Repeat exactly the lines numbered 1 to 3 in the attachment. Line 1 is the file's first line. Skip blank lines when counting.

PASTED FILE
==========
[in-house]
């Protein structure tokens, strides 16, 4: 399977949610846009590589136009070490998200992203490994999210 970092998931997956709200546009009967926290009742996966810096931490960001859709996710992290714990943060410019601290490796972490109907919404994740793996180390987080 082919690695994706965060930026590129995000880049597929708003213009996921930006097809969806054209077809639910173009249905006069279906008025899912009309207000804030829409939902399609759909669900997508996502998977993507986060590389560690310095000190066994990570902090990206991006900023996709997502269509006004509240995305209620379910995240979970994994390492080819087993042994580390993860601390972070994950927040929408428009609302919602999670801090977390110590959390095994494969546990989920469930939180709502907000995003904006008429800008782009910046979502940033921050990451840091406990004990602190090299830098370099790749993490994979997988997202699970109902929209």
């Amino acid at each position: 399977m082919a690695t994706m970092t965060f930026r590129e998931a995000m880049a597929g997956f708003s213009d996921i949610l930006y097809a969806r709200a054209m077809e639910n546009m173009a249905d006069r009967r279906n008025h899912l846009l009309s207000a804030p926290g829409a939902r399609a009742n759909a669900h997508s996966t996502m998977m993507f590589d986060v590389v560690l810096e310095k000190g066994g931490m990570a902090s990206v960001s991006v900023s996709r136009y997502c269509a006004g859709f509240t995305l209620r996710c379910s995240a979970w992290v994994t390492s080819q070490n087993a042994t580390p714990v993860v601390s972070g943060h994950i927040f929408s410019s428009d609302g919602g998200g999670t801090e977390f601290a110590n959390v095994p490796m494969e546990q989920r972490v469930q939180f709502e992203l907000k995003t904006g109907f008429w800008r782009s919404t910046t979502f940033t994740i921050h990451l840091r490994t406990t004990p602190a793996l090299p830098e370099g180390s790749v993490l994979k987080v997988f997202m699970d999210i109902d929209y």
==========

[in-house]
């Protein structure tokens, strides 16, 4: 399977949610846009590589136009070490998200992203490994999210 970092998931997956709200546009009967926290009742996966810096931490960001859709996710992290714990943060410019601290490796972490109907919404994740793996180390987080 082919690695994706965060930026590129995000880049597929708003213009996921930006097809969806054209077809639910173009249905006069279906008025899912009309207000804030829409939902399609759909669900997508996502998977993507986060590389560690310095000190066994990570902090990206991006900023996709997502269509006004509240995305209620379910995240979970994994390492080819087993042994580390993860601390972070994950927040929408428009609302919602999670801090977390110590959390095994494969546990989920469930939180709502907000995003904006008429800008782009910046979502940033921050990451840091406990004990602190090299830098370099790749993490994979997988997202699970109902929209």
């Amino acid at each position: 399977m082919a690695t994706m970092t965060f930026r590129e998931a995000m880049a597929g997956f708003s213009d996921i949610l930006y097809a969806r709200a054209m077809e639910n546009m173009a249905d006069r009967r279906n008025h899912l846009l009309s207000a804030p926290g829409a939902r399609a009742n759909a669900h997508s996966t996502m998977m993507f590589d986060v590389v560690l810096e310095k000190g066994g931490m990570a902090s990206v960001s991006v900023s996709r136009y997502c269509a006004g859709f509240t995305l209620r996710c379910s995240a979970w992290v994994t390492s080819q070490n087993a042994t580390p714990v993860v601390s972070g943060h994950i927040f929408s410019s428009d609302g919602g998200g999670t801090e977390f601290a110590n959390v095994p490796m494969e546990q989920r972490v469930q939180f709502e992203l907000k995003t904006g109907f008429w800008r782009s919404t910046t979502f940033t994740i921050h990451l840091r490994t406990t004990p602190a793996l090299p830098e370099g180390s790749v993490l994979k987080v997988f997202m699970d999210i109902d929209y």